Don A. Fendon 2013-07-31 12:28:50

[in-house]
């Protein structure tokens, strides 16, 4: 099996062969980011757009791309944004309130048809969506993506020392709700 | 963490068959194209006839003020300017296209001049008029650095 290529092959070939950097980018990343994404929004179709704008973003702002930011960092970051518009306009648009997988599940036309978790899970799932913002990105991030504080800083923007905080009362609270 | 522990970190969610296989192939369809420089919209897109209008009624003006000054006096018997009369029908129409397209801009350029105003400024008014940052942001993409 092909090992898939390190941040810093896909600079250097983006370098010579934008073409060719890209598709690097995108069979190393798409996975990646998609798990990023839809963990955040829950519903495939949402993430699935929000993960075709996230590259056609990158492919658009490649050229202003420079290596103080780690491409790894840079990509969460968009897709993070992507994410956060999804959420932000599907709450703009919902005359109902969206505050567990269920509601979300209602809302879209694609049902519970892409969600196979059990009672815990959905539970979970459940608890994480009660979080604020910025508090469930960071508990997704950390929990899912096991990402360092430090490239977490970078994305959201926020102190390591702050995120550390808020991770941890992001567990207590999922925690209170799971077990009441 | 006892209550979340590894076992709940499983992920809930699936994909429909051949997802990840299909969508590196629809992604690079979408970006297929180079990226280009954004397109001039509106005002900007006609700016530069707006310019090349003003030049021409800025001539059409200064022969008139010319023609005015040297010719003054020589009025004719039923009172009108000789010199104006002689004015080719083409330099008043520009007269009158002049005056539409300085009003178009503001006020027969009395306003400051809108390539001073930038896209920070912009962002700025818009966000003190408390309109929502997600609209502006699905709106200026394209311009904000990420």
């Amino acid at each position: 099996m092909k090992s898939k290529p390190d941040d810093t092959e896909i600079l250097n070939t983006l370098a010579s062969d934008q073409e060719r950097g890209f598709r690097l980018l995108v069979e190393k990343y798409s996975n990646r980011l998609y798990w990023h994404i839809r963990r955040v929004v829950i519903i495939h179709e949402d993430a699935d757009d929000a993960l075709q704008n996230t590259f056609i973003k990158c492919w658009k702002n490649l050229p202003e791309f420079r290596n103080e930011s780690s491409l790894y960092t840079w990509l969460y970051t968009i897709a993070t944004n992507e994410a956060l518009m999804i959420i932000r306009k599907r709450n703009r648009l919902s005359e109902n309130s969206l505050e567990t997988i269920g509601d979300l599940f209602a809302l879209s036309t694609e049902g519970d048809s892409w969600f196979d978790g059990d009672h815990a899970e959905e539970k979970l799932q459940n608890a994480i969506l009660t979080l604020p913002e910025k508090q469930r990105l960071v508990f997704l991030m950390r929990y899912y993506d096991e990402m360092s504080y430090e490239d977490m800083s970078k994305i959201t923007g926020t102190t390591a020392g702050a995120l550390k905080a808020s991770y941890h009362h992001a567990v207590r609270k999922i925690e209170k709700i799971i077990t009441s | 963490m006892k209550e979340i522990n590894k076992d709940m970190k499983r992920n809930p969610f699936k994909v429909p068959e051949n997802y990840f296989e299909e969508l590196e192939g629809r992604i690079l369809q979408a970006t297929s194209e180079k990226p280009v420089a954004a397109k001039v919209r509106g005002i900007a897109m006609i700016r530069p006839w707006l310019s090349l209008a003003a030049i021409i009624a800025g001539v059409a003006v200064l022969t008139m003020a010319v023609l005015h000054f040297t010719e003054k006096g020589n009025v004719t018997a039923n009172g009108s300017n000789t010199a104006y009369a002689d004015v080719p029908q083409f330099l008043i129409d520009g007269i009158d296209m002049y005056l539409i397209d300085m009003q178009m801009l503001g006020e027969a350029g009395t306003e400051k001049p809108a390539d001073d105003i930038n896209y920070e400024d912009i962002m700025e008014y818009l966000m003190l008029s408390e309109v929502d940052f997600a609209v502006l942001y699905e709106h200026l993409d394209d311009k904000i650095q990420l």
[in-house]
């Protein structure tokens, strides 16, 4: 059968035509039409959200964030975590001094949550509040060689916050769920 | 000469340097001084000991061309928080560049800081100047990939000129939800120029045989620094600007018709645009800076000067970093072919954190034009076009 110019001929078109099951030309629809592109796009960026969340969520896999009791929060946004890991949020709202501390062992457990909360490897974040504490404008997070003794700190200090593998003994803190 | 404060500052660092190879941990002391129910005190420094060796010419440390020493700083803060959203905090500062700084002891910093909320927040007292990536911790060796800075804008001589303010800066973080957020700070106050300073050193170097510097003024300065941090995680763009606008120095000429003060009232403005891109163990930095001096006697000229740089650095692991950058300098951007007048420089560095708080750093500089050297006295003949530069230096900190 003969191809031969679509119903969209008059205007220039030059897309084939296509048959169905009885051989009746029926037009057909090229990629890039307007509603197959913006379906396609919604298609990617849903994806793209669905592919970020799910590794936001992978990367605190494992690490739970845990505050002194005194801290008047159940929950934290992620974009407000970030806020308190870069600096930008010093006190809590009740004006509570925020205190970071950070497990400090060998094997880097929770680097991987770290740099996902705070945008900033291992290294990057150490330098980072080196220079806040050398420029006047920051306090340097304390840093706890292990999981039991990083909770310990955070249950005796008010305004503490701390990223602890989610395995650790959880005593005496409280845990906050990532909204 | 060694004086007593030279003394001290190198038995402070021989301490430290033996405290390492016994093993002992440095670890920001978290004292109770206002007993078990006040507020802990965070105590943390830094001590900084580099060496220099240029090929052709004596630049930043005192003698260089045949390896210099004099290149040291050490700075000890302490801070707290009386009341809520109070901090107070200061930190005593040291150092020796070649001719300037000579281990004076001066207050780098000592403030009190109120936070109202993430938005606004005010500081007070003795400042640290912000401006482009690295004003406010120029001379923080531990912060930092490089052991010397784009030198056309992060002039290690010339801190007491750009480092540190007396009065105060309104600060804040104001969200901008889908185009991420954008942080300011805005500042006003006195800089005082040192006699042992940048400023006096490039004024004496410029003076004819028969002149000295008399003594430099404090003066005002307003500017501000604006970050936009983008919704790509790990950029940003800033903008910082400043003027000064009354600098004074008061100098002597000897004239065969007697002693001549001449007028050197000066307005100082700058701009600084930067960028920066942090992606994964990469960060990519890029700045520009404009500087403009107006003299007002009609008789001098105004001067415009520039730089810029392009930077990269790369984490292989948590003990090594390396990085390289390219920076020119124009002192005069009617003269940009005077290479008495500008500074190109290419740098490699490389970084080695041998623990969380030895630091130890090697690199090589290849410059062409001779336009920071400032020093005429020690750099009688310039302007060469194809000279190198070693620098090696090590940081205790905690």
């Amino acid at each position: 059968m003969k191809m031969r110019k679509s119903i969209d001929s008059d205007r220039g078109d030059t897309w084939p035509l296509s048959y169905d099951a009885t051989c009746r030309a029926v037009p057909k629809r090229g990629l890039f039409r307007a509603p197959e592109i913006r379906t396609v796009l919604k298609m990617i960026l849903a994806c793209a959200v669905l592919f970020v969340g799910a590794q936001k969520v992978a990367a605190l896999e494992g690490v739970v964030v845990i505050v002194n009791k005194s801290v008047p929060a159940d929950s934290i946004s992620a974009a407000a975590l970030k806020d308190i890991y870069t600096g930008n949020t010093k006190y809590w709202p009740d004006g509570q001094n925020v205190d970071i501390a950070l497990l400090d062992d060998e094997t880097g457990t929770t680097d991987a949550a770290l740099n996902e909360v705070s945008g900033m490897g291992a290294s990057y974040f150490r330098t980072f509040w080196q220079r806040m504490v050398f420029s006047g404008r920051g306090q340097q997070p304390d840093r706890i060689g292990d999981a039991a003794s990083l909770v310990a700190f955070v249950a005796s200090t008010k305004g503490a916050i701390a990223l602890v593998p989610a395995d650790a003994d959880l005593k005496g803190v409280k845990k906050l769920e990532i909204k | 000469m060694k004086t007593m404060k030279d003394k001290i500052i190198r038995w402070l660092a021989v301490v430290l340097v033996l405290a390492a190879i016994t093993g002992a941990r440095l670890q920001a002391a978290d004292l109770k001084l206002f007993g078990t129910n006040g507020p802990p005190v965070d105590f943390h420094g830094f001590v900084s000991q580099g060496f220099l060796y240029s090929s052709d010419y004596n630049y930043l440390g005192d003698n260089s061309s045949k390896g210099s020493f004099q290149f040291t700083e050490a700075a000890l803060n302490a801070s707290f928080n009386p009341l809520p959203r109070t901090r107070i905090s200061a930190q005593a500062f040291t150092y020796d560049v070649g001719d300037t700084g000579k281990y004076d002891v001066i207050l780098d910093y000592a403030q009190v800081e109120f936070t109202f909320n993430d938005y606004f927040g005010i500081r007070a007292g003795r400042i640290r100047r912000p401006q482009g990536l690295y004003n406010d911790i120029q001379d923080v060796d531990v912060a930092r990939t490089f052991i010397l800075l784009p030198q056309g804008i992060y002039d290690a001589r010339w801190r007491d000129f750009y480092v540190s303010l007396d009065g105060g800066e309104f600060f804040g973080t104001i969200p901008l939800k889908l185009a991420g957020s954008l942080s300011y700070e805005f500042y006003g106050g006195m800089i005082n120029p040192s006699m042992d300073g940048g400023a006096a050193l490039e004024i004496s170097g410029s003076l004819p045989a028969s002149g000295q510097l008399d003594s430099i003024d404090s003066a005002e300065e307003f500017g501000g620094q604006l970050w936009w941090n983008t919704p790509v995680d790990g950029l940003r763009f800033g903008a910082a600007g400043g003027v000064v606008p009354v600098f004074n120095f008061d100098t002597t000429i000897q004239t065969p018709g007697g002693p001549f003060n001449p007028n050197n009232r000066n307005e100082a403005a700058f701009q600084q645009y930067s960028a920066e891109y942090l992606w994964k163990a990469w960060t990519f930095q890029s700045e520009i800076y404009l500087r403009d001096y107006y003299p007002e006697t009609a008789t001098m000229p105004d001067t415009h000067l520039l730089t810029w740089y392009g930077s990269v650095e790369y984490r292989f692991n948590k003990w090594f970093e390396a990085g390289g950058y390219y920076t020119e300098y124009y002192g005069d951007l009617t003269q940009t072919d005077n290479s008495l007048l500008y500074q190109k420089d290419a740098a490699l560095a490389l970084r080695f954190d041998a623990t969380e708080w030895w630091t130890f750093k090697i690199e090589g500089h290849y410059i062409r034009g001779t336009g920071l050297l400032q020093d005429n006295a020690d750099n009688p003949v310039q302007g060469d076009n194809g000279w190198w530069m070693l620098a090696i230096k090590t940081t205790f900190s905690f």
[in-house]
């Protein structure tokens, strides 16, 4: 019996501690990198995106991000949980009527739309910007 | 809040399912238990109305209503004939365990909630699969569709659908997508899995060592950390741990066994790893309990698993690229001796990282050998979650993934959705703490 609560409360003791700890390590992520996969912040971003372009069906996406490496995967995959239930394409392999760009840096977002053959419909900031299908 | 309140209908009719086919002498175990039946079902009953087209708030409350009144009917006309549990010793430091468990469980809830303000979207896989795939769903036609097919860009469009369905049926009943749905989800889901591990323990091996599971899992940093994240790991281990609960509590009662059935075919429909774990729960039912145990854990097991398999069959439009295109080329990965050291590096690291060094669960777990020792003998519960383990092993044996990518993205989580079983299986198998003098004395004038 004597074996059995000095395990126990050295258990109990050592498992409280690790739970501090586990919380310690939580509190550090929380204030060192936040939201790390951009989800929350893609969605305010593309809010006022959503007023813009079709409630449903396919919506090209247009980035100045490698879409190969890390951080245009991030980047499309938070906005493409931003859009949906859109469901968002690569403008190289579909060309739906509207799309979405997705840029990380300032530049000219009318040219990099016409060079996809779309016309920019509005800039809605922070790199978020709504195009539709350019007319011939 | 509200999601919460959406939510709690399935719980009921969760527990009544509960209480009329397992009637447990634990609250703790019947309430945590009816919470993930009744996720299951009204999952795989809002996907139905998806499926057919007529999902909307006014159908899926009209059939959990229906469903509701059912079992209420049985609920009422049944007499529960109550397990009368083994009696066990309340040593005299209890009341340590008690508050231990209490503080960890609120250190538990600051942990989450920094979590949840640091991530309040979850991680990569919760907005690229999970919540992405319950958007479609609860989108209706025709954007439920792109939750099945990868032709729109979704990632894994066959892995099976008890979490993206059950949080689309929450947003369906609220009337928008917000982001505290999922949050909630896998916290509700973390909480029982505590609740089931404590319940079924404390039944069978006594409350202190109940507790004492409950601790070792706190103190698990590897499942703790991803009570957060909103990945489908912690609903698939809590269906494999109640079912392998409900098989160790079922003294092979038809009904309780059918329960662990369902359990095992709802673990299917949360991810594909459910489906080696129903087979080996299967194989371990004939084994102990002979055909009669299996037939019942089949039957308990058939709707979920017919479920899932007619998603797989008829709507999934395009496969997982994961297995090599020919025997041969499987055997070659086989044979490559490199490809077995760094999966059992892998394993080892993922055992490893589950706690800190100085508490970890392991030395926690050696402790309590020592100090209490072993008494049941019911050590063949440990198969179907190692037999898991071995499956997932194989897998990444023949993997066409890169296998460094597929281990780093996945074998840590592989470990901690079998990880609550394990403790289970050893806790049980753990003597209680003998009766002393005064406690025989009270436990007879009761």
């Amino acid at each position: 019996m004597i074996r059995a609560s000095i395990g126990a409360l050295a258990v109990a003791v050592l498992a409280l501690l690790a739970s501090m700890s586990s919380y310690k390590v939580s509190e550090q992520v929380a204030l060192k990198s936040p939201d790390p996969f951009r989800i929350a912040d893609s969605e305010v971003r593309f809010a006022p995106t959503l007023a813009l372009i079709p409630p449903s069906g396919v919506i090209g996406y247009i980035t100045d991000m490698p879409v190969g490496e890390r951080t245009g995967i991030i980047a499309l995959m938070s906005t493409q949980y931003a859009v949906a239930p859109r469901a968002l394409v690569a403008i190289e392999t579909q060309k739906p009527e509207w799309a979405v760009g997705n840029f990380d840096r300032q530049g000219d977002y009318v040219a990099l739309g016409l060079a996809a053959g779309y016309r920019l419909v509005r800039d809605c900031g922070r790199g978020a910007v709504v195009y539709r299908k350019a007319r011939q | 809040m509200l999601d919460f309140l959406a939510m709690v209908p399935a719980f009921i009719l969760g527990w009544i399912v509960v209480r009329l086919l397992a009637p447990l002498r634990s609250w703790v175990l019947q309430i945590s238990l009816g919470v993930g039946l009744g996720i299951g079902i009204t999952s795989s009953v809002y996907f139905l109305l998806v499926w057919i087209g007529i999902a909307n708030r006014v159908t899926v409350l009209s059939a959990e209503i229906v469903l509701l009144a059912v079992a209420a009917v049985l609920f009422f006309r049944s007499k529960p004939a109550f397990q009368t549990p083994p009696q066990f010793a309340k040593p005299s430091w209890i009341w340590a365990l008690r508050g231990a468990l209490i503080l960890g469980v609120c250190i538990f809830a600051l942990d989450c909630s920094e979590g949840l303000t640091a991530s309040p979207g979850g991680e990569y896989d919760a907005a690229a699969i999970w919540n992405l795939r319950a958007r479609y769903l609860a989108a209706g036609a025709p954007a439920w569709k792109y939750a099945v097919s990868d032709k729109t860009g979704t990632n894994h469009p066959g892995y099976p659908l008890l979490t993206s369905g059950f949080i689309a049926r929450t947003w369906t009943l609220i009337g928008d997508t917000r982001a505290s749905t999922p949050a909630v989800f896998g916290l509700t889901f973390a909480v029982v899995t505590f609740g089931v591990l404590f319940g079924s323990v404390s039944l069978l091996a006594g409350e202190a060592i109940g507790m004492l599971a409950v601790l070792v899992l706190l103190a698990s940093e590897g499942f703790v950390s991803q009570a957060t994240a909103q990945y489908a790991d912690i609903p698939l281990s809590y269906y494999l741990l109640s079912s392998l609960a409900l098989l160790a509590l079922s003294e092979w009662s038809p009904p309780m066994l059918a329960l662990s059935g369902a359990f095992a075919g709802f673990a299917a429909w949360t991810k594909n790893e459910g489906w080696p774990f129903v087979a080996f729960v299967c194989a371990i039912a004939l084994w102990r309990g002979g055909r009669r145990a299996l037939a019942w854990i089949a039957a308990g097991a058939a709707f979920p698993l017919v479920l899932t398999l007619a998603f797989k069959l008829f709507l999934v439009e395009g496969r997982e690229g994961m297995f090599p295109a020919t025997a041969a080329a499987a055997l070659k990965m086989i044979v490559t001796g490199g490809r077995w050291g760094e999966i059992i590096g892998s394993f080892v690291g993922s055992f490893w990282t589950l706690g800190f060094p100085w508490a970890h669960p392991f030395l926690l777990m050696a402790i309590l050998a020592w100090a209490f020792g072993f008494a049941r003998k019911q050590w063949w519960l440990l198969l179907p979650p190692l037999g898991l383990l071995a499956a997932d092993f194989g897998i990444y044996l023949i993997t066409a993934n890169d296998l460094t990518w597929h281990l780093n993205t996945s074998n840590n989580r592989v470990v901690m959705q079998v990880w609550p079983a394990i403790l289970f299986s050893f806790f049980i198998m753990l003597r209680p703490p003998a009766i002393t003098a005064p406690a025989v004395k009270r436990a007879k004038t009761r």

Refusing Medical Treatment in Arizona Workers’ Compensation Cases Don A. Fendon is a shareholder with the Fendon Law Firm, P.C. Mr. Fendon has worked in the workers’ compensation industry in Arizona since October, 1972. For more information call (602) 256-2000 or visit fendonlaw.net. In the workers’ compensation arena, issues come up from time to time regarding the impact of refusing certain types of medical treatment on claimant benefits. It may be determined that a refusal of medical treatment by a claimant under certain circumstances may be found to be unreasonable. Essentially, a workers’ compensation insurance carrier or a self-insured employer might want to suspend medical treatment and the payment of temporary compensation benefits because an employee in its estimation unreasonably fails to submit to medical treatment. However, the carrier or self-insured employer may not act unilaterally to terminate compensation benefits because of the claimant’s refusal to submit to medical treatment. Instead, it must apply to the Industrial Commission of Arizona to adjudicate the issue. See A.R.S. §23-1026(E) and Schaeffer Trucking v. Industrial Commission, 141 Ariz. 408, 687 P.2d 933 (1984). A.R.S. §23-1026 sets forth the law regarding periodic medical examinations or IMEs of claimants and the effect of a refusal or the obstruction of such an examination or active or supportive medical treatment. Pursuant to A.R.S. §23-1026(C) if the employee refuses to submit to or obstructs such a medical examination, his compensation can be suspended until the examination has been completed. Moreover, A.R.S. §23-1026(E) permits the Industrial Commission to reduce or suspend benefits where the claimant engages in “unsanitary or injurious practices” or who refuses to submit to medical or surgical treatment that “is reasonably necessary” to promote the claimant’s recovery. Similarly, A.R.S. §23-1027 sets forth that no compensation benefits will be paid to an employee if his disability is aggravated, caused by or continued by an “unreasonable refusal or neglect” to submit to or follow competent and reasonable surgical treatment. Thus, A.R.S. §23-1027 is a substantive statute which prohibits payment where the claimant unreasonably refuses to follow treatment and A.R.S. §23- 1026(E) sets forth the procedure to be followed in enforcing the substantive provision. There are numerous cases that have held that the refusal to submit to medical treatment by a workers’ compensation claimant is reasonable depending on the circumstances. For example, the refusal to have back surgery was not unreasonable where the claimant was advised that the surgical procedure would either greatly improve his condition or more importantly make him worse. Savage Welding Supplies v. Industrial Commission, 120 Ariz. 592, 587 P.2d 778 (App. 1978). Moreover, in a case that involved a major operation , the Arizona Court of Appeals found that the claimant’s genuine fear of the surgery was determined to be reasonable. Arthur G. McKee & Co. v. Industrial Commission, 24 Ariz.App. 218, 537 P.2d 603 (App. 1975). The Arizona Supreme Court concluded that whether the refusal of medical treatment is unreasonable or not is a question of fact. Hamlin v. Industrial Commission, 77 Ariz. 100, 267 P.2d 736 (1954). Essentially, each case must be determined upon its particular facts. Furthermore, medical opinions alone are not necessarily controlling. Instead, the facts should be interpreted using the “reasonable man” standard. In the Hamlin case, the claimant’s refusal to have back surgery was reasonable because the operation (a spinal fusion) was a major one and no one could predict the outcome. The court in Hamlin also set forth that there was a risk of making this particular claimant’s condition worse as well as the fact that a prior attempt to do the same spinal surgery resulted in failure. Hamlin v. Industrial Commission at 105, 267 P.2d at 741. Initially, it is essential to determine at what point the claimant’s medical condition becomes attributable to his unreasonable conduct rather than the on-the-job injury. Factors to consider include the degree of neglect or unreasonableness, the complexity of the treatment, the normal or expected recovery time and the degree of difficulty in following the treatment plan. Pinal County Board of Supervisors v. Industrial Commission, 27 Ariz.App. 680, 558 P.2d 708 (App. 1976). Factors such as risk, seriousness of the operation, immediate economic necessity of the injured employee and his/her doubt and uncertainty as to the treatment’s efficacy have supported a finding that a refusal to submit to a surgery or procedure is not unreasonable. Conversely, the refusal of a claimant to follow the prescribed treatment plan has been held to be sufficient to suspend a claimant’s benefits. See Savage Welding, supra. In another case, the refusal to submit to minor surgery that did not involve suffering or danger and which increased the functionality of a claimant was deemed unreasonable. See Arthur G. McKee 24 Ariz. at 218, 537 P.2d at 608. If a claimant’s refusal or neglect is found to be unreasonable, the Industrial Commission may suspend benefits retroactively to the claimant’s initial unreasonable refusal. In the alternative, it may choose a date as recent as the date of its finding, depending on the facts of the case. Schaffer Trucking v. Industrial Commission, supra. In closing, it is important to know what constitutes a reasonable refusal to accept medical care and to understand the statutes that govern the suspension of benefits.
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